Syria – Back To Zero

U.S. Marines fire an M120 Mortar round at a known ISIS target. Photo by @CJTFOIR Twitter.

ISIS has been defeated as a military threat. This is a significant victory for American forces and their allies in the Middle East. It is simultaneously a considerable failure.

The focus has shifted to ISIS only because of the amazing incompetency of President Obama. Despite being warned of the possible dangers arising from a power vacuum, he fully backed – as did much of the world press – the “Arab Spring”, which was, in theory, an effort at a renaissance from the Middle East. College-educated people were rebelling against oppressive dictatorial governments, and the idea was that the areas would discard Islamism.

Instead, as predicted by many, the large numbers of Islamists overwhelmed the small numbers of freedom seekers in these countries. They took their opportunities to revert their countries, and in the case of ISIS they attempted to form a new one, a Caliphate from which to overwhelm the world.

President Obama dismissed ISIS as “the JV team”… and he was right. They lacked personnel, equipment, and expertise compared to most other countries, especially America. We had the capability to utterly destroy them, quickly.

We did not do so, though. They gathered with civilians – both supporters and prisoners – and, mindful of the negative world response to civilian deaths, we restricted the areas in which the military was allowed to strike. Even an NBA All-Star team will lose to a JV squad if one hand is tied behind their back and they are forced to wear cowboy boots.

Meanwhile ISIS regularly committed atrocities. The answer, as unpleasant as it might be, was to embrace the notion of war and to trust our soldiers.

By pulling the reporters who were stationed with the troops, by no longer reporting on civilian casualties, and by believing that the troops would do their best to minimize the deaths of innocents, the battles against ISIS were regularly won. This was not due to any brilliant strategy. This was done by simply allowing the Generals to do their job.

Obama would not agree to that. Trump did. Trump absolutely gets credit for it.

But… remember what I said about the focus shifting?

The goal in Syria was to depose Assad and allow the freedom-loving people to control their country. In Syria, at least, there was a large contingent of those people. They wanted freedom in part because they’d encountered its results on a daily basis. Assad had been an ally to the United States during the W. era and had allowed the CIA to use his country for rendition of Al Qaeda members.

Siding with the attempted overthrow of Assad was, arguably, a terrible foreign policy mistake on the side of the Obama government. It pushed Assad firmly into the arms of Russia, which, as the keystone of the Soviet Union, had been an ally of his father. When he needed further help, he received it by allying with Iran, which is seeking to be the dominant power in the Middle East.

When Trump entered the Presidency, he was handed a mess in Syria. ISIS was in partial control of areas there and in neighboring countries. Assad had weathered the worst of the attacks against him and was using the refugee crisis and Iraqi/Russian support to attack the pro-Western insurgents. America’s support of the insurgents was limited because of how many of them had defected from the pro-Western forces to ISIS forces.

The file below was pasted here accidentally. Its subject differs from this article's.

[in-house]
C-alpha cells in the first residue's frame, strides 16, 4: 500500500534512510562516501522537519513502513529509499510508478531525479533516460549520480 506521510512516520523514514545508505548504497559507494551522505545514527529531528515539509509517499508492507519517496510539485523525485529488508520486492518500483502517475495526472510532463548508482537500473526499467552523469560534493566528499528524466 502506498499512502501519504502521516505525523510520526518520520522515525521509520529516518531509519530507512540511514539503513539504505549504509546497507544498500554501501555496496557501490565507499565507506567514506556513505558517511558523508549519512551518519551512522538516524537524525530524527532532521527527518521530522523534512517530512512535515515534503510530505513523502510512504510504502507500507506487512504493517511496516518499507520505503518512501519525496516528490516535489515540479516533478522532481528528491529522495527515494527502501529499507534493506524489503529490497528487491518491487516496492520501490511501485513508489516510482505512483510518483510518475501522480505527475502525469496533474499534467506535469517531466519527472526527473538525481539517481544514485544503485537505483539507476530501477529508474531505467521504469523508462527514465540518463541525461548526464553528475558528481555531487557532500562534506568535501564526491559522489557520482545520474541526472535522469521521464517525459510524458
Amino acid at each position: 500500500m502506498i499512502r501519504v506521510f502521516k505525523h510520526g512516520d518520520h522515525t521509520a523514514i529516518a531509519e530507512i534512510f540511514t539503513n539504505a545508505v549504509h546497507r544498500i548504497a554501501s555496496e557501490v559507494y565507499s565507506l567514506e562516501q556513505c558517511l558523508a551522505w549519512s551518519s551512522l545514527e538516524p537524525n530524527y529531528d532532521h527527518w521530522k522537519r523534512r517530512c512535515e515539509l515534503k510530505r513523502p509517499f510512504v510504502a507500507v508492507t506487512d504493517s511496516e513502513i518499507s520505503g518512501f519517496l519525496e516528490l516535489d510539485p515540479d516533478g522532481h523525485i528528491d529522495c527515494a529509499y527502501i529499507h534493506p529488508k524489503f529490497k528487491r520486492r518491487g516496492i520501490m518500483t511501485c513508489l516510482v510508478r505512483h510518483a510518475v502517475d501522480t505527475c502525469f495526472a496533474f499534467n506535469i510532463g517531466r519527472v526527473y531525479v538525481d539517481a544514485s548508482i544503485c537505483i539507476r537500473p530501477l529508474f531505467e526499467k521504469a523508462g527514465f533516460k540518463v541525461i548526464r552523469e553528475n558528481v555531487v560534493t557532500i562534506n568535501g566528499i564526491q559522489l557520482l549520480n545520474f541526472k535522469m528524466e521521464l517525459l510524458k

It was a herculean task to defeat ISIS while keeping the pro-Western forces strong enough to defeat Assad. Trump took the easiest alternative available: he punted.

By concentrating on ISIS while effectively abandoning the efforts against Assad, we are able to declare victory – but Assad is still in power. Now, in fact, as he works toward re-establishing control over his entire country, he has been taught an important lesson about American alliances, which is to say that they’re worthless. The pro-Western forces, having been promised support which instead shifted exclusively to fighting ISIS, have been taught that Americans are strong but unfocused and undependable.

Assad has also learned the value of being far more dictatorial than he had previously been. During the Bush era, Islamists were regularly imprisoned and there were complaints about free speech rights. During the Syrian civil war, there have been multiple allegations of his forces using chemical weapons and wiping out civilian populations which supported his opponents. By abandoning our efforts against him after he crossed those lines, we have demonstrated that our positions against such tactics might not be as firm as we have claimed.

Other countries, watching, have also learned these lessons.

Trump was handed a situation in Syria which was steadily getting worse. But there is no great victory; in the big picture, we are simply returning to what is, effectively, a position far behind our starting point. We effectively abandoned one of our stated goals in an effort to get a solid, comparatively quick win against a monstrous enemy. In abandoning that goal – as thick-headed as it might have been to declare it in the first place – we have worsened the international reputation of the United States and strengthened Anti-American and repressive regimes throughout the world.

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About AlienMotives 1991 Articles
Ex-Navy Reactor Operator turned bookseller. Father of an amazing girl and husband to an amazing wife. Tired of willful political blindness, but never tired of politics. Hopeful for the future.